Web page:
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Previsico plans to leverage new €4.3bn Meteosat satellite system to deliver even faster and more accurate flood forecasts

Previsico plans to connect with the new Meteosat Third Generation satellite system, revolutionary for the rapid detection and nowcasting of severe weather events. This will enable Previsico to deliver more accurate and timely flood warnings to provide insurers and property owners with more time to mitigate flood impacts.

The Royal Meteorological Society has outlined how the UK is undergoing disruptive climate change, which is driving an expected five-fold increase in the frequency and magnitude of flash floods by the 2080s. This means flood losses are expected to increase tenfold to $1 trillion by 2050, according to the WRI, making it increasingly challenging for insurers to provide affordable cover.

The challenge, however, with existing weather forecasting technologies is that every storm is different, with hourly changes in weather patterns making them difficult to predict. The new Meteosat Third Generation system will provide 50 times more data than existing Meteosat satellites, once fully operational, greatly increasing the accuracy of future nowcasts.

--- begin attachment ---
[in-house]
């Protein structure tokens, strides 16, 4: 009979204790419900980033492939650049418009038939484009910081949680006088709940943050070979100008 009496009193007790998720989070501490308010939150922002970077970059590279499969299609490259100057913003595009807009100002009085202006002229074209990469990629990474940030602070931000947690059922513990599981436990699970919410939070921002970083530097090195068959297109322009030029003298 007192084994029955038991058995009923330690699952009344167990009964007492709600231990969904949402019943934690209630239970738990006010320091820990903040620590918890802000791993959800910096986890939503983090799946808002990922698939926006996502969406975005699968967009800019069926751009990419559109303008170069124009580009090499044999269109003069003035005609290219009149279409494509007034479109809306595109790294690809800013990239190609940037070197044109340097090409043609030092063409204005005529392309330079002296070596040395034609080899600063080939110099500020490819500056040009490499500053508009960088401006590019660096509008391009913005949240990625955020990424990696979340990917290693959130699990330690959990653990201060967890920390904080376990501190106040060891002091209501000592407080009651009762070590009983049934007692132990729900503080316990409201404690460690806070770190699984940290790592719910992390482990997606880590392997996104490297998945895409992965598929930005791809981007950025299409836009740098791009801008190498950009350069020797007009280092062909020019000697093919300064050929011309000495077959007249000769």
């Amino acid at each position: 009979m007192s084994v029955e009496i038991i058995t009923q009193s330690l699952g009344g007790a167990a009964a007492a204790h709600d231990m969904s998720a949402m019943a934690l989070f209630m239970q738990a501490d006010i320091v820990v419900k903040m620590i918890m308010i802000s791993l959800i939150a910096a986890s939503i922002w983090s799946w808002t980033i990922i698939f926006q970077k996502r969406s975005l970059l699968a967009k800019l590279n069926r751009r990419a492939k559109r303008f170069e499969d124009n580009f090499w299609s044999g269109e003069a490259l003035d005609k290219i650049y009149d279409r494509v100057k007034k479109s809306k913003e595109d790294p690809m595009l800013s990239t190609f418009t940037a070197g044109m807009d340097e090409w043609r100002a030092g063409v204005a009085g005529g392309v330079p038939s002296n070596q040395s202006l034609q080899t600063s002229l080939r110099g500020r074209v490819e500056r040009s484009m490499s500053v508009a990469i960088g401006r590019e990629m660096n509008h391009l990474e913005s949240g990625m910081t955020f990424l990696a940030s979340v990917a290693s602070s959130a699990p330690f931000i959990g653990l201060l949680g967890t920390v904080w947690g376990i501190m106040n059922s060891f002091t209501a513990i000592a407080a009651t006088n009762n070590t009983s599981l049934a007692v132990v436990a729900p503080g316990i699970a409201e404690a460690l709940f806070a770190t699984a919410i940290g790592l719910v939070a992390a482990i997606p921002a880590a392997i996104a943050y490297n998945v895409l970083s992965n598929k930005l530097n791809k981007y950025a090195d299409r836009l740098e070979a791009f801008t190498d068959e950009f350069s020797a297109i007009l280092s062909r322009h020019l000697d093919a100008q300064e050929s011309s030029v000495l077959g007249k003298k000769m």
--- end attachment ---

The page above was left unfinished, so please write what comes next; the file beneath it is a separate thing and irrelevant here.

Jonathan Jackson, CEO of Previsico, said: “The cost of flooding to the global economy is significant, well-known, and forecast to increase greatly in the future due to increasingly volatile weather caused by global warming. Yet many of these flood impacts are entirely avoidable with the right technology in place. The data from Meteosat will enable Previsico to take our already world-leading service to the next level.”

This first satellite of the new system, launched on 13 December, will help meteorologists meet one of their main challenges – the rapid detection and forecasting of severe weather events – so that more timely and accurate warnings can be given. The system will ultimately consist of three satellites in geostationary orbit, 36,000km above the African equator. They will provide images of Europe every 2.5 minutes, including the first observations of lightning from space.